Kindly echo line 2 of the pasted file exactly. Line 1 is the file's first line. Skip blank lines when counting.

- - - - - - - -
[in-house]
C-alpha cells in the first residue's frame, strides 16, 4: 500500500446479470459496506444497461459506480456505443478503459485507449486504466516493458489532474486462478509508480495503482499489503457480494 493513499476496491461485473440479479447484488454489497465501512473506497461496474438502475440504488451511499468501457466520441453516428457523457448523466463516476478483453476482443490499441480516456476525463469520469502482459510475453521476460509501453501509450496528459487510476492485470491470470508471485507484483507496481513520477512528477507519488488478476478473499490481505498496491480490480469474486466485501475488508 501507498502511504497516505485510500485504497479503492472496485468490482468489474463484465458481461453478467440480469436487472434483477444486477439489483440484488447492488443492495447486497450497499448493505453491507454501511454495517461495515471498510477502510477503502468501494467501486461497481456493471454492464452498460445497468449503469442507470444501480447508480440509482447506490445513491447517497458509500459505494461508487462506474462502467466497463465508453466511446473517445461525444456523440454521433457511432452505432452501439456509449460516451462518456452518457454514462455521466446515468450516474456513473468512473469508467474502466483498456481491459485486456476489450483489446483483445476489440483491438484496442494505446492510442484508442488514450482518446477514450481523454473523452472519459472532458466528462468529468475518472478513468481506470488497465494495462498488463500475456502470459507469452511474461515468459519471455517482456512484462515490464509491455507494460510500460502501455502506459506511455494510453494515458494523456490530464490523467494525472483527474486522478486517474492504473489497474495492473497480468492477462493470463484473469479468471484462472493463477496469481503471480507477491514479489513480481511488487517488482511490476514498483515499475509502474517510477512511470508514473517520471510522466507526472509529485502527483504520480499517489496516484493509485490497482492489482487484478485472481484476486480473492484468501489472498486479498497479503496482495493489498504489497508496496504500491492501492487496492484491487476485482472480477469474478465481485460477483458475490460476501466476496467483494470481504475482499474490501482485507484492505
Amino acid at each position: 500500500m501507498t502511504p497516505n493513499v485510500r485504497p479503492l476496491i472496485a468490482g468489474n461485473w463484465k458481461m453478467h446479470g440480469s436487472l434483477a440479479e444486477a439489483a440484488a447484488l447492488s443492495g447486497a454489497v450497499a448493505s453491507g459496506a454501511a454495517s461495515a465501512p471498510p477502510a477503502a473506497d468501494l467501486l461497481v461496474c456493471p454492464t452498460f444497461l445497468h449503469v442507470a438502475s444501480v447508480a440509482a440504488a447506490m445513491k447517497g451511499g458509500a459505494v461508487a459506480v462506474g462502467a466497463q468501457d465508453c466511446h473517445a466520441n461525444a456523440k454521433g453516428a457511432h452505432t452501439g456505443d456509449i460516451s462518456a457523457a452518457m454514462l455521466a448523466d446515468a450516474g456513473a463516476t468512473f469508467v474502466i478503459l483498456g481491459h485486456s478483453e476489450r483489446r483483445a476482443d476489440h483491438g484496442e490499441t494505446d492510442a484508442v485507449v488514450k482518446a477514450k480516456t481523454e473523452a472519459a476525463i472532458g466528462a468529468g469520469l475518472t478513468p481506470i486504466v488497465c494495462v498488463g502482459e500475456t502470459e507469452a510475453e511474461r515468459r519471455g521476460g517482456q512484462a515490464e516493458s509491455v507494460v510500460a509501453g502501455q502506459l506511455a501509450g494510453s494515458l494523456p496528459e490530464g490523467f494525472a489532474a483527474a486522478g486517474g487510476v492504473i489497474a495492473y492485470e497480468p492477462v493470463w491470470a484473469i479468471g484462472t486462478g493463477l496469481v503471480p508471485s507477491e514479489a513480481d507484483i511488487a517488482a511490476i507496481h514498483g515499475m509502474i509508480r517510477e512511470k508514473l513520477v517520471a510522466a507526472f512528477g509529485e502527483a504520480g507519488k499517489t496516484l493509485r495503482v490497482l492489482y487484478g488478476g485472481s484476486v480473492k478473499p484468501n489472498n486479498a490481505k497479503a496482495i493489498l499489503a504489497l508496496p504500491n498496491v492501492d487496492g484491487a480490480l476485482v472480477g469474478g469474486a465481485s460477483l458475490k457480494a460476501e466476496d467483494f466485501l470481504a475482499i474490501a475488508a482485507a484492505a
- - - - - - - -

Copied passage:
C-alpha cells in the first residue's frame, strides 16, 4: 500500500446479470459496506444497461459506480456505443478503459485507449486504466516493458489532474486462478509508480495503482499489503457480494 493513499476496491461485473440479479447484488454489497465501512473506497461496474438502475440504488451511499468501457466520441453516428457523457448523466463516476478483453476482443490499441480516456476525463469520469502482459510475453521476460509501453501509450496528459487510476492485470491470470508471485507484483507496481513520477512528477507519488488478476478473499490481505498496491480490480469474486466485501475488508 501507498502511504497516505485510500485504497479503492472496485468490482468489474463484465458481461453478467440480469436487472434483477444486477439489483440484488447492488443492495447486497450497499448493505453491507454501511454495517461495515471498510477502510477503502468501494467501486461497481456493471454492464452498460445497468449503469442507470444501480447508480440509482447506490445513491447517497458509500459505494461508487462506474462502467466497463465508453466511446473517445461525444456523440454521433457511432452505432452501439456509449460516451462518456452518457454514462455521466446515468450516474456513473468512473469508467474502466483498456481491459485486456476489450483489446483483445476489440483491438484496442494505446492510442484508442488514450482518446477514450481523454473523452472519459472532458466528462468529468475518472478513468481506470488497465494495462498488463500475456502470459507469452511474461515468459519471455517482456512484462515490464509491455507494460510500460502501455502506459506511455494510453494515458494523456490530464490523467494525472483527474486522478486517474492504473489497474495492473497480468492477462493470463484473469479468471484462472493463477496469481503471480507477491514479489513480481511488487517488482511490476514498483515499475509502474517510477512511470508514473517520471510522466507526472509529485502527483504520480499517489496516484493509485490497482492489482487484478485472481484476486480473492484468501489472498486479498497479503496482495493489498504489497508496496504500491492501492487496492484491487476485482472480477469474478465481485460477483458475490460476501466476496467483494470481504475482499474490501482485507484492505